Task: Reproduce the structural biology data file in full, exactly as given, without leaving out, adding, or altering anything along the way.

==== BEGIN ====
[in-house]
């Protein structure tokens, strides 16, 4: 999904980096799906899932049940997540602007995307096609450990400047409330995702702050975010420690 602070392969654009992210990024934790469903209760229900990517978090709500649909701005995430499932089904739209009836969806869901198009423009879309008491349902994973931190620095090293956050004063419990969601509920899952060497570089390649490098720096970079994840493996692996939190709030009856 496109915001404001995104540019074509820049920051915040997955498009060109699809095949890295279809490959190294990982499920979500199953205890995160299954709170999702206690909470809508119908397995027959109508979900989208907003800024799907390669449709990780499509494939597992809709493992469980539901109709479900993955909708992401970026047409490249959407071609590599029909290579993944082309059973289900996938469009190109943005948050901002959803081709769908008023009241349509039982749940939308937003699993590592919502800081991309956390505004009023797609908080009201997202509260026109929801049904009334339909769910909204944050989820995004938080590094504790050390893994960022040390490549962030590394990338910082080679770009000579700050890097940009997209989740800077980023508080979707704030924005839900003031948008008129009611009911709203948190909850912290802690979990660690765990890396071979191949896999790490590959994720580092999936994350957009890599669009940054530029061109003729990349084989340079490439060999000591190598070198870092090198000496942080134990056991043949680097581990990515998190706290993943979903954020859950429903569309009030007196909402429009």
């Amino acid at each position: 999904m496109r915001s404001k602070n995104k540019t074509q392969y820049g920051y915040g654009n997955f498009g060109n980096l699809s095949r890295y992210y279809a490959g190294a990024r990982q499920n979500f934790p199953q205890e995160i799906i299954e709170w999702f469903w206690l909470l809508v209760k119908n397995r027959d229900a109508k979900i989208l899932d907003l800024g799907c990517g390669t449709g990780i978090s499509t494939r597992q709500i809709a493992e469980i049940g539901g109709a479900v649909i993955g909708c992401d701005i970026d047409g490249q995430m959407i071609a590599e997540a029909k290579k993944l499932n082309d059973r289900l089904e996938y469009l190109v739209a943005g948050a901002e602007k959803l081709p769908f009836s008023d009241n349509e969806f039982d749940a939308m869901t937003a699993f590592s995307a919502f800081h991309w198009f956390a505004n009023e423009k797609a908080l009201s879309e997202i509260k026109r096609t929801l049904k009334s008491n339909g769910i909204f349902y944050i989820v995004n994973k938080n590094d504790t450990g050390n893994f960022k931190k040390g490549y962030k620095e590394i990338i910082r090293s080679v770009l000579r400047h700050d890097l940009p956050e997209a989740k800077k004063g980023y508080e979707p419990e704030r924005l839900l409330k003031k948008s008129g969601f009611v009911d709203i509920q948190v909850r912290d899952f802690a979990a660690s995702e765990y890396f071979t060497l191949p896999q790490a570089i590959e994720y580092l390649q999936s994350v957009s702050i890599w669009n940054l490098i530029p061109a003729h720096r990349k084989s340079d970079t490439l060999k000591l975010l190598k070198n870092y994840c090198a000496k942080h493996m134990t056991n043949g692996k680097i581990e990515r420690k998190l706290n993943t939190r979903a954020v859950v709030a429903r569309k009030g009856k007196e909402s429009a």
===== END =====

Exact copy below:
[in-house]
């Protein structure tokens, strides 16, 4: 999904980096799906899932049940997540602007995307096609450990400047409330995702702050975010420690 602070392969654009992210990024934790469903209760229900990517978090709500649909701005995430499932089904739209009836969806869901198009423009879309008491349902994973931190620095090293956050004063419990969601509920899952060497570089390649490098720096970079994840493996692996939190709030009856 496109915001404001995104540019074509820049920051915040997955498009060109699809095949890295279809490959190294990982499920979500199953205890995160299954709170999702206690909470809508119908397995027959109508979900989208907003800024799907390669449709990780499509494939597992809709493992469980539901109709479900993955909708992401970026047409490249959407071609590599029909290579993944082309059973289900996938469009190109943005948050901002959803081709769908008023009241349509039982749940939308937003699993590592919502800081991309956390505004009023797609908080009201997202509260026109929801049904009334339909769910909204944050989820995004938080590094504790050390893994960022040390490549962030590394990338910082080679770009000579700050890097940009997209989740800077980023508080979707704030924005839900003031948008008129009611009911709203948190909850912290802690979990660690765990890396071979191949896999790490590959994720580092999936994350957009890599669009940054530029061109003729990349084989340079490439060999000591190598070198870092090198000496942080134990056991043949680097581990990515998190706290993943979903954020859950429903569309009030007196909402429009």
């Amino acid at each position: 999904m496109r915001s404001k602070n995104k540019t074509q392969y820049g920051y915040g654009n997955f498009g060109n980096l699809s095949r890295y992210y279809a490959g190294a990024r990982q499920n979500f934790p199953q205890e995160i799906i299954e709170w999702f469903w206690l909470l809508v209760k119908n397995r027959d229900a109508k979900i989208l899932d907003l800024g799907c990517g390669t449709g990780i978090s499509t494939r597992q709500i809709a493992e469980i049940g539901g109709a479900v649909i993955g909708c992401d701005i970026d047409g490249q995430m959407i071609a590599e997540a029909k290579k993944l499932n082309d059973r289900l089904e996938y469009l190109v739209a943005g948050a901002e602007k959803l081709p769908f009836s008023d009241n349509e969806f039982d749940a939308m869901t937003a699993f590592s995307a919502f800081h991309w198009f956390a505004n009023e423009k797609a908080l009201s879309e997202i509260k026109r096609t929801l049904k009334s008491n339909g769910i909204f349902y944050i989820v995004n994973k938080n590094d504790t450990g050390n893994f960022k931190k040390g490549y962030k620095e590394i990338i910082r090293s080679v770009l000579r400047h700050d890097l940009p956050e997209a989740k800077k004063g980023y508080e979707p419990e704030r924005l839900l409330k003031k948008s008129g969601f009611v009911d709203i509920q948190v909850r912290d899952f802690a979990a660690s995702e765990y890396f071979t060497l191949p896999q790490a570089i590959e994720y580092l390649q999936s994350v957009s702050i890599w669009n940054l490098i530029p061109a003729h720096r990349k084989s340079d970079t490439l060999k000591l975010l190598k070198n870092y994840c090198a000496k942080h493996m134990t056991n043949g692996k680097i581990e990515r420690k998190l706290n993943t939190r979903a954020v859950v709030a429903r569309k009030g009856k007196e909402s429009a």